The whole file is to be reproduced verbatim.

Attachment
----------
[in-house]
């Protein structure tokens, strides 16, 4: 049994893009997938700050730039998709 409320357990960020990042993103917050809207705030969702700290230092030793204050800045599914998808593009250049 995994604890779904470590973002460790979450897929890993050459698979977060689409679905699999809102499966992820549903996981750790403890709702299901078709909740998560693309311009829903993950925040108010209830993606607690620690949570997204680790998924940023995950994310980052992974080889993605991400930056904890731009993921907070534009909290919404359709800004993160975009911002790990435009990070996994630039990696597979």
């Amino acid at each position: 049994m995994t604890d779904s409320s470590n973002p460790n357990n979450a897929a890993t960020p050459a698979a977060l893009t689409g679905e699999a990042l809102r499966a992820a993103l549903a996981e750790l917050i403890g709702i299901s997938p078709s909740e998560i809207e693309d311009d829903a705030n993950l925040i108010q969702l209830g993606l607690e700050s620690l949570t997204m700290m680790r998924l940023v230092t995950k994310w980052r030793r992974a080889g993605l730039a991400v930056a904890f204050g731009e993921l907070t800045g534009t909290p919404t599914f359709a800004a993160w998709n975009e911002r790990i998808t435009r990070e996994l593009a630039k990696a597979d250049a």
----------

[in-house]
């Protein structure tokens, strides 16, 4: 049994893009997938700050730039998709 409320357990960020990042993103917050809207705030969702700290230092030793204050800045599914998808593009250049 995994604890779904470590973002460790979450897929890993050459698979977060689409679905699999809102499966992820549903996981750790403890709702299901078709909740998560693309311009829903993950925040108010209830993606607690620690949570997204680790998924940023995950994310980052992974080889993605991400930056904890731009993921907070534009909290919404359709800004993160975009911002790990435009990070996994630039990696597979």
């Amino acid at each position: 049994m995994t604890d779904s409320s470590n973002p460790n357990n979450a897929a890993t960020p050459a698979a977060l893009t689409g679905e699999a990042l809102r499966a992820a993103l549903a996981e750790l917050i403890g709702i299901s997938p078709s909740e998560i809207e693309d311009d829903a705030n993950l925040i108010q969702l209830g993606l607690e700050s620690l949570t997204m700290m680790r998924l940023v230092t995950k994310w980052r030793r992974a080889g993605l730039a991400v930056a904890f204050g731009e993921l907070t800045g534009t909290p919404t599914f359709a800004a993160w998709n975009e911002r790990i998808t435009r990070e996994l593009a630039k990696a597979d250049a």